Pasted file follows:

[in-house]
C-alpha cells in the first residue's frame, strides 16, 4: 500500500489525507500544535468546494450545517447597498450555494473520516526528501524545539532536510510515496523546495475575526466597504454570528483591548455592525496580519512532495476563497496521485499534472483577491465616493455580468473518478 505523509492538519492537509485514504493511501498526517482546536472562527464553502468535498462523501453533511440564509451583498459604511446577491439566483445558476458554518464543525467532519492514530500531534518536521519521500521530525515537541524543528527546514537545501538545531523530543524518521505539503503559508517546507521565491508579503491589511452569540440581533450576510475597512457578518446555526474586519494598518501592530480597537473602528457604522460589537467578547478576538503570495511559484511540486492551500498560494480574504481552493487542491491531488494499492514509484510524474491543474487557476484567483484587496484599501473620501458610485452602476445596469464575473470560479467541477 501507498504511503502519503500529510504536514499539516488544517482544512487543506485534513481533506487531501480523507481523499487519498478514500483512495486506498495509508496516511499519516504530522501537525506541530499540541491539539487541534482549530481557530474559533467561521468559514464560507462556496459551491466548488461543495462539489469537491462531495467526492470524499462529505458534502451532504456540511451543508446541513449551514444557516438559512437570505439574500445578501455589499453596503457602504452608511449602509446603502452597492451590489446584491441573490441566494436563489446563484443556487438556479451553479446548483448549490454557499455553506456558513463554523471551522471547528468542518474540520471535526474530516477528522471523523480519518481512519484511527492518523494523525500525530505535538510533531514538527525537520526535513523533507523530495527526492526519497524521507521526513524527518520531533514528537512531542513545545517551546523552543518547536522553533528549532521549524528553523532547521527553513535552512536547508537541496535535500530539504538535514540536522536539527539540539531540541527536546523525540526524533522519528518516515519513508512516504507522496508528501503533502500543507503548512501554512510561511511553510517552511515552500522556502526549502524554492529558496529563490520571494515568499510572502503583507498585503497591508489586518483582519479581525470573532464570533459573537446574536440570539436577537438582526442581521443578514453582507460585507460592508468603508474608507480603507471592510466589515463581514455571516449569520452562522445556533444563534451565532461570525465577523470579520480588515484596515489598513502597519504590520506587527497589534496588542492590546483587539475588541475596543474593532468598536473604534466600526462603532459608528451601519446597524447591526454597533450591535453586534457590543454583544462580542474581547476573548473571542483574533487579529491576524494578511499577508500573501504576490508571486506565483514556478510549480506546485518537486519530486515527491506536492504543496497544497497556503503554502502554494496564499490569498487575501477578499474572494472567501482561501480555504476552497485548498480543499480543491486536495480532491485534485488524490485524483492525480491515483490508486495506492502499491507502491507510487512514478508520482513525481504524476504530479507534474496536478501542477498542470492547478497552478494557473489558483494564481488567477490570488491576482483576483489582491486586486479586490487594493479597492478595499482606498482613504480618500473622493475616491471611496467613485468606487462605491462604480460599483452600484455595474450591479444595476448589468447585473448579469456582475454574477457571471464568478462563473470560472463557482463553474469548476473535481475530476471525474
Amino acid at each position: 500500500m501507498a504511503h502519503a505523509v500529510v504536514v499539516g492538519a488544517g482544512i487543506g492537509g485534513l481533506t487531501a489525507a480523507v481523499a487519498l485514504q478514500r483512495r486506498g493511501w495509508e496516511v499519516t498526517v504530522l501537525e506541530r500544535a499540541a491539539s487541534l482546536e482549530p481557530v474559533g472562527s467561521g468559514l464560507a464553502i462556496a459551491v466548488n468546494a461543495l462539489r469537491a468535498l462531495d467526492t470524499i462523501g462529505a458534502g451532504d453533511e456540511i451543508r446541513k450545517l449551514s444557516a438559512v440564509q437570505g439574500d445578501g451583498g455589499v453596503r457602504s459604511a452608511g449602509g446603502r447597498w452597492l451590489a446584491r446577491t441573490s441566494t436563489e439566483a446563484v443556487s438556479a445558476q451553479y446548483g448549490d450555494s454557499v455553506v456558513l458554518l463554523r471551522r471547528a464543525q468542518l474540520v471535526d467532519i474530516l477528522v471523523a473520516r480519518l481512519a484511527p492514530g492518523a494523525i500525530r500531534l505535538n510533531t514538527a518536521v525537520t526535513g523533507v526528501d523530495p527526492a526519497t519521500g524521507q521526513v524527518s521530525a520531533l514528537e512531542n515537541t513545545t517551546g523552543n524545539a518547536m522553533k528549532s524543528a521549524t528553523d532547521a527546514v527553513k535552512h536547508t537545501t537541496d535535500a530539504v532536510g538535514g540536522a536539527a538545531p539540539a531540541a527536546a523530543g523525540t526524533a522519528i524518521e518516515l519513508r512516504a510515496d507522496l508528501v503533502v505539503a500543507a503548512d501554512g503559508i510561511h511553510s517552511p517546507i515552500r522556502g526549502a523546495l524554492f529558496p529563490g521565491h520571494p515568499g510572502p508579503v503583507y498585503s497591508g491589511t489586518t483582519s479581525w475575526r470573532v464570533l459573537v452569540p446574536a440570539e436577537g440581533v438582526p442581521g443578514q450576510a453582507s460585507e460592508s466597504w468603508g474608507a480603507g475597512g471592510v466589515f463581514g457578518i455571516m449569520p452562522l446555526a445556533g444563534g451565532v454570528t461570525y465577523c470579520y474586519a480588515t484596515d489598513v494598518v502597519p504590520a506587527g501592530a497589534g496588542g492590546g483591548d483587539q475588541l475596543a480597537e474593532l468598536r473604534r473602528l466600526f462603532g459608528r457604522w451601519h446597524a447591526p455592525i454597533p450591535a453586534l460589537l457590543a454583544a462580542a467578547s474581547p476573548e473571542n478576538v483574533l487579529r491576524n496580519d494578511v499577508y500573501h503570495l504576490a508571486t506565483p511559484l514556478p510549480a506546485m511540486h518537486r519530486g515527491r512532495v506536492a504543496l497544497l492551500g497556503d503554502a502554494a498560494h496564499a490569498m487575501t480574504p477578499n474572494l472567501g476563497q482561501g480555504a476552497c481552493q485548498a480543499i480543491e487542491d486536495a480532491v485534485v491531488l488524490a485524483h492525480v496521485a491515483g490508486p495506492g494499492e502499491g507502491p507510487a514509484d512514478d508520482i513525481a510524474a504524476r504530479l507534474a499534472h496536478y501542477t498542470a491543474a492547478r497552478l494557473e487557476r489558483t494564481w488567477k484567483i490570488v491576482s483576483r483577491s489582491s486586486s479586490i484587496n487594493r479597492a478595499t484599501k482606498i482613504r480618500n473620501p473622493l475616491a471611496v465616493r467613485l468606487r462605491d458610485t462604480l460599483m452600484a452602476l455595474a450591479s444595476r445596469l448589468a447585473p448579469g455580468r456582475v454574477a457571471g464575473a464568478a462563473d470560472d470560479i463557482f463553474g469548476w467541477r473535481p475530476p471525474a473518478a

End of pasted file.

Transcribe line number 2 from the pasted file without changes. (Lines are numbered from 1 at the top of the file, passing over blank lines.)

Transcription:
C-alpha cells in the first residue's frame, strides 16, 4: 500500500489525507500544535468546494450545517447597498450555494473520516526528501524545539532536510510515496523546495475575526466597504454570528483591548455592525496580519512532495476563497496521485499534472483577491465616493455580468473518478 505523509492538519492537509485514504493511501498526517482546536472562527464553502468535498462523501453533511440564509451583498459604511446577491439566483445558476458554518464543525467532519492514530500531534518536521519521500521530525515537541524543528527546514537545501538545531523530543524518521505539503503559508517546507521565491508579503491589511452569540440581533450576510475597512457578518446555526474586519494598518501592530480597537473602528457604522460589537467578547478576538503570495511559484511540486492551500498560494480574504481552493487542491491531488494499492514509484510524474491543474487557476484567483484587496484599501473620501458610485452602476445596469464575473470560479467541477 501507498504511503502519503500529510504536514499539516488544517482544512487543506485534513481533506487531501480523507481523499487519498478514500483512495486506498495509508496516511499519516504530522501537525506541530499540541491539539487541534482549530481557530474559533467561521468559514464560507462556496459551491466548488461543495462539489469537491462531495467526492470524499462529505458534502451532504456540511451543508446541513449551514444557516438559512437570505439574500445578501455589499453596503457602504452608511449602509446603502452597492451590489446584491441573490441566494436563489446563484443556487438556479451553479446548483448549490454557499455553506456558513463554523471551522471547528468542518474540520471535526474530516477528522471523523480519518481512519484511527492518523494523525500525530505535538510533531514538527525537520526535513523533507523530495527526492526519497524521507521526513524527518520531533514528537512531542513545545517551546523552543518547536522553533528549532521549524528553523532547521527553513535552512536547508537541496535535500530539504538535514540536522536539527539540539531540541527536546523525540526524533522519528518516515519513508512516504507522496508528501503533502500543507503548512501554512510561511511553510517552511515552500522556502526549502524554492529558496529563490520571494515568499510572502503583507498585503497591508489586518483582519479581525470573532464570533459573537446574536440570539436577537438582526442581521443578514453582507460585507460592508468603508474608507480603507471592510466589515463581514455571516449569520452562522445556533444563534451565532461570525465577523470579520480588515484596515489598513502597519504590520506587527497589534496588542492590546483587539475588541475596543474593532468598536473604534466600526462603532459608528451601519446597524447591526454597533450591535453586534457590543454583544462580542474581547476573548473571542483574533487579529491576524494578511499577508500573501504576490508571486506565483514556478510549480506546485518537486519530486515527491506536492504543496497544497497556503503554502502554494496564499490569498487575501477578499474572494472567501482561501480555504476552497485548498480543499480543491486536495480532491485534485488524490485524483492525480491515483490508486495506492502499491507502491507510487512514478508520482513525481504524476504530479507534474496536478501542477498542470492547478497552478494557473489558483494564481488567477490570488491576482483576483489582491486586486479586490487594493479597492478595499482606498482613504480618500473622493475616491471611496467613485468606487462605491462604480460599483452600484455595474450591479444595476448589468447585473448579469456582475454574477457571471464568478462563473470560472463557482463553474469548476473535481475530476471525474